We also look forward to joining in the tributes to you next week, Mr Speaker, and, if it is all right with the Leader of the House, perhaps the hon. and right hon. Ladies will be able to get a few words in, too.
I thank the Leader of the House for announcing the business for next week. Of course, it is much more notable for what is not included in it than for what is included in it, because, of course, there is no Committee stage of the withdrawal agreement Bill, which is now in some sort of Johnsonian purgatory. We are supposed to be leaving the European Union a week today, but we will be debating—probably appropriately—children’s services. We were supposed to be leaving next Thursday—no ifs, no buts—but we are not. This date was “do or die” and “die in a ditch”. It was the very basis of the Prime Minister’s Conservative leadership campaign. Of course, we will not be leaving next Thursday, and it will be somebody else’s fault. Perhaps it is just me, but I cannot remember this ridiculous pledge being dependent on: “If only this pernicious remoaner Parliament lets us do it.” And, “If only these nats were more reasonable.” It was an unconditional pledge, without caveats.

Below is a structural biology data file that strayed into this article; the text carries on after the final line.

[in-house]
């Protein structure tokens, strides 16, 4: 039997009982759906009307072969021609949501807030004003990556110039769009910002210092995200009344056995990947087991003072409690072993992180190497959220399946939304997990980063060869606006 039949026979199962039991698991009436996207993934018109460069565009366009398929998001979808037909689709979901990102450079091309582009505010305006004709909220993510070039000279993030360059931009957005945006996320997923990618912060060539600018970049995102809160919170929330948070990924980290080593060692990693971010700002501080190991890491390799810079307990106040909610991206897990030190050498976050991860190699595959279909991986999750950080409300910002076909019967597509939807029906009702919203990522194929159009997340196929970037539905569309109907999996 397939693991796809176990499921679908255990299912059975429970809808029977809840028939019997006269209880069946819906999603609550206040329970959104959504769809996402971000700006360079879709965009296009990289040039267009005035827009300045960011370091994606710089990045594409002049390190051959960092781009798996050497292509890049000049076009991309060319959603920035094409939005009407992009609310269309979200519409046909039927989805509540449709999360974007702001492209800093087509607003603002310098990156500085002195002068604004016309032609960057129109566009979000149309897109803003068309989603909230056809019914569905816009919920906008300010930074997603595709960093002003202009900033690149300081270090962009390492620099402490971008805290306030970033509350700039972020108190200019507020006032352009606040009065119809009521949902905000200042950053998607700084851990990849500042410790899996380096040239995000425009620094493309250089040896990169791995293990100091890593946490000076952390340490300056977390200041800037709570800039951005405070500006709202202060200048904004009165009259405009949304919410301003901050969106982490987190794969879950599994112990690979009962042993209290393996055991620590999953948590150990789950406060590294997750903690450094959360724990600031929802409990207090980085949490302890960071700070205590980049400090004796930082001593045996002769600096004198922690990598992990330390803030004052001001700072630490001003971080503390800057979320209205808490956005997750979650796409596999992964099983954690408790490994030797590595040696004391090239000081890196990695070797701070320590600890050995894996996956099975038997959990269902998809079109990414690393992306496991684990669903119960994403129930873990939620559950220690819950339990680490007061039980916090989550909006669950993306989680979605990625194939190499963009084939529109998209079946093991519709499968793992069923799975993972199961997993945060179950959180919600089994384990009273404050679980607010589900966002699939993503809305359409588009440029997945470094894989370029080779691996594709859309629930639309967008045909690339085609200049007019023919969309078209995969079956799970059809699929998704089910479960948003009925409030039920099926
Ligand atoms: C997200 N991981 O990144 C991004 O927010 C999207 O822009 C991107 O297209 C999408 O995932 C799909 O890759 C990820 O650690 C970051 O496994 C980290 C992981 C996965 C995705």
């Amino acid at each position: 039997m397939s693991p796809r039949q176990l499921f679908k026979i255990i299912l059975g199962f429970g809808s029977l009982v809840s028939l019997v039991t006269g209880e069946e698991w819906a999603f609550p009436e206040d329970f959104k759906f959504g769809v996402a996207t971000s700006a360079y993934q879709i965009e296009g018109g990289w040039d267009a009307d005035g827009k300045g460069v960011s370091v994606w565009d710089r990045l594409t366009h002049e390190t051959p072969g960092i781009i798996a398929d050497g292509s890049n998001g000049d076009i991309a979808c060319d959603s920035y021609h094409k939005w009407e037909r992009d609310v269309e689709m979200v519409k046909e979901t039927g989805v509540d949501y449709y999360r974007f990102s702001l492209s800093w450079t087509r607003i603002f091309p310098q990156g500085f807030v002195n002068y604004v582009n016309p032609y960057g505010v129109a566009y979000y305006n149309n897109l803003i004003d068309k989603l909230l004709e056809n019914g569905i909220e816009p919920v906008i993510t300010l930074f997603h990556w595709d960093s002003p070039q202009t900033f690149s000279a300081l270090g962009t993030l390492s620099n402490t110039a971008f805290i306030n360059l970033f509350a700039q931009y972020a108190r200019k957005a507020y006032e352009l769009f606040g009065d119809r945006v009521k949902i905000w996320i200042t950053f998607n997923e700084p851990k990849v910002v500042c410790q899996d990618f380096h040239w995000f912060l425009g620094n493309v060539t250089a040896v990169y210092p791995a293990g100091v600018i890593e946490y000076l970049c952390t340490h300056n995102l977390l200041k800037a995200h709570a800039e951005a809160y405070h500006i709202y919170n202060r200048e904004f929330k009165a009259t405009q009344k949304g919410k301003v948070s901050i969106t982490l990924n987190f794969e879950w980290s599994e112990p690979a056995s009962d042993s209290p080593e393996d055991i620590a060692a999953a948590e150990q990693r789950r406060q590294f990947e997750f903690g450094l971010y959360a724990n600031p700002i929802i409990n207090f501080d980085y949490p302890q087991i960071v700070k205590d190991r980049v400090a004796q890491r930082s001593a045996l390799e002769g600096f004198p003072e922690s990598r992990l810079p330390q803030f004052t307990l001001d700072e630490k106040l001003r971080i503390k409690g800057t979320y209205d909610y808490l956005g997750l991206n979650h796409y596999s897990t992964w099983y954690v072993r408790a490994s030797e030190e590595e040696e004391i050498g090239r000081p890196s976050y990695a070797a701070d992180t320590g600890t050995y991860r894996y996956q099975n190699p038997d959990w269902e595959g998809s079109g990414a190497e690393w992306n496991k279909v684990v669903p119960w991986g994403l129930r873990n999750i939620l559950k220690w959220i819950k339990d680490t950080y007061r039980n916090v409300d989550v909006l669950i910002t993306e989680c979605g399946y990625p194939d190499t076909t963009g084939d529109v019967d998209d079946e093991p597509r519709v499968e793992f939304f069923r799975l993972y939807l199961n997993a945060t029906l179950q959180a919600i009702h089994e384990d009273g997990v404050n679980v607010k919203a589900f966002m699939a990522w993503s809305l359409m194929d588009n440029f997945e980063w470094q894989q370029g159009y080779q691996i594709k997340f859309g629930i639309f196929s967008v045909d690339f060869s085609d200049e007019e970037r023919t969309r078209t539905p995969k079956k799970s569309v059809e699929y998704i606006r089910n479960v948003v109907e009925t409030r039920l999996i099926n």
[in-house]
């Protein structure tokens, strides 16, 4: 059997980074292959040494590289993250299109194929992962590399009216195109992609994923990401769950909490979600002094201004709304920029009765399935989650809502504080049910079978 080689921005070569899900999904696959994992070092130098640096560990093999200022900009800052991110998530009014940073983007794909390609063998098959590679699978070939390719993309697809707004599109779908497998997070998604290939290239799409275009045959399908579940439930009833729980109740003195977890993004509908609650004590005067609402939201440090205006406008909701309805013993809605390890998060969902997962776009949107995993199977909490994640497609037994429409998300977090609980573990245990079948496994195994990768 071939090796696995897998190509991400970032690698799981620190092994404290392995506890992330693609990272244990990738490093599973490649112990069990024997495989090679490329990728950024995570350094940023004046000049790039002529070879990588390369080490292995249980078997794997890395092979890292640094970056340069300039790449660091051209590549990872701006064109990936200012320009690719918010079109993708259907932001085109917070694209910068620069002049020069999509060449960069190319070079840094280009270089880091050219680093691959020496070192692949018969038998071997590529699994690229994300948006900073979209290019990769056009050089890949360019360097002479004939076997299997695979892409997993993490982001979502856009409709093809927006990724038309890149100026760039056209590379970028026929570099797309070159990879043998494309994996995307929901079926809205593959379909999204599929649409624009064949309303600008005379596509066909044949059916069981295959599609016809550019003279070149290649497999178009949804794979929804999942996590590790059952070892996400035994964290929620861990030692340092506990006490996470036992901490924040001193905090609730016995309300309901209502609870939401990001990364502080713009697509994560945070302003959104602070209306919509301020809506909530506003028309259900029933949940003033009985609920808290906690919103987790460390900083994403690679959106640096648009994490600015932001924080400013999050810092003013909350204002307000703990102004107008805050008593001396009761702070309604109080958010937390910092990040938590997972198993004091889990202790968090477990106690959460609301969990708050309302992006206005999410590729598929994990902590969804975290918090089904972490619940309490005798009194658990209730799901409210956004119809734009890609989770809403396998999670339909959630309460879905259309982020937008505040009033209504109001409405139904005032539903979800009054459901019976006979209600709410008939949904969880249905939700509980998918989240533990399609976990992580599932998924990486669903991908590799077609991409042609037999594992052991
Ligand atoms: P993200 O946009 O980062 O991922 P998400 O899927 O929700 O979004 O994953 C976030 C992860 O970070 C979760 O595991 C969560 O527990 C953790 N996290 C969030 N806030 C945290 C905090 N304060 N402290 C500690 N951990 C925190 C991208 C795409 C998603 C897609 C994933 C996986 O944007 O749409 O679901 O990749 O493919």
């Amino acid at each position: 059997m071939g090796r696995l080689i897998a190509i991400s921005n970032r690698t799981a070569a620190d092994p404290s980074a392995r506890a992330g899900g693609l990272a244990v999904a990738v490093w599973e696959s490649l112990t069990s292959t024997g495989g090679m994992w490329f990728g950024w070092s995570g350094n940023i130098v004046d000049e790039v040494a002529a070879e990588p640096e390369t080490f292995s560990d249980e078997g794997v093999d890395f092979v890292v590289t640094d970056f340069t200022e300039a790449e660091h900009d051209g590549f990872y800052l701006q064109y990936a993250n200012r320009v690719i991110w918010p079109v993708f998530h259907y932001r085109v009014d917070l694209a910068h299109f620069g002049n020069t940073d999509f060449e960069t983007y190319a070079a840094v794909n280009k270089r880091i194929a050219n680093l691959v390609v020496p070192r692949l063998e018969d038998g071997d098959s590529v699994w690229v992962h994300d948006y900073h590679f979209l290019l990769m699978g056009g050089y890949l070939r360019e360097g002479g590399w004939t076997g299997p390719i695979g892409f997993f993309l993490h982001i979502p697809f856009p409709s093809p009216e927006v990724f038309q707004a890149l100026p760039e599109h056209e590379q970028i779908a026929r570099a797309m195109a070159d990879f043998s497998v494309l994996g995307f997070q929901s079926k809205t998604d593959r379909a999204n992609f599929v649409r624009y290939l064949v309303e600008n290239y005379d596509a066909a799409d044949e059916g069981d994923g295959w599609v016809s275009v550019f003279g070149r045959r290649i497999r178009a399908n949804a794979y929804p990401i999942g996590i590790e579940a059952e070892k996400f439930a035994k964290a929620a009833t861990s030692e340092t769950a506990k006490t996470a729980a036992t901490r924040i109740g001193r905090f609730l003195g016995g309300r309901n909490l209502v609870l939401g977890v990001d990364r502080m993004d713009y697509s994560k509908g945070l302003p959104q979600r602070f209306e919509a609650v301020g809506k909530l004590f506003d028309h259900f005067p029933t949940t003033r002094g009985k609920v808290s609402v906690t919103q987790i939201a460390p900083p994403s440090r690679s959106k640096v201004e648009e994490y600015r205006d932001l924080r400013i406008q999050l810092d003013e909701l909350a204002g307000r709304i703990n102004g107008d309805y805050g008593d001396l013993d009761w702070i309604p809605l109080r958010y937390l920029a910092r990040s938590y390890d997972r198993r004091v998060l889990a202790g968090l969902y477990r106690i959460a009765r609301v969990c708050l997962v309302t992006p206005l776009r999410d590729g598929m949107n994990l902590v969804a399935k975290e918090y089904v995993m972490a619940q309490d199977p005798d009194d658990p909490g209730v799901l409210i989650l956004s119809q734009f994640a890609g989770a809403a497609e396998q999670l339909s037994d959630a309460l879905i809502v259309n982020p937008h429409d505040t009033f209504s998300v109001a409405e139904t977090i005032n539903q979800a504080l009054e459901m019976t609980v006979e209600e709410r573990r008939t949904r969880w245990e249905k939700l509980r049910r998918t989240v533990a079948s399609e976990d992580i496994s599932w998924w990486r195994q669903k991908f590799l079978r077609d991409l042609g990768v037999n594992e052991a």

I know that the Leader of the House likes his surrender rhetoric; we have heard a lot about that in the past few weeks. Will he now say that this date is dead in a ditch and that it will not be met? The white flag will be raised. Halloween will go back to being the preserve—the exclusive preserve—of the ghouls and the spectres. This date is a dead parrot, Mr Speaker.
May I say ever so gently to my friends in the Labour party that if they get round the table to draw up another programme motion with the Tories—if they have a timetable for a Tory Brexit—their current precarious opinion poll ratings will be as nothing compared with what is about to come?
Can we have a debate about the responsibilities of the devolved institutions, perhaps just to outline to the Prime Minister exactly what they are? In referring to the withdrawal agreement yesterday, he said that
“the Scottish Parliament has no role in approving this deal.”—[Official Report, 23 October 2019; Vol. 666, c. 963.]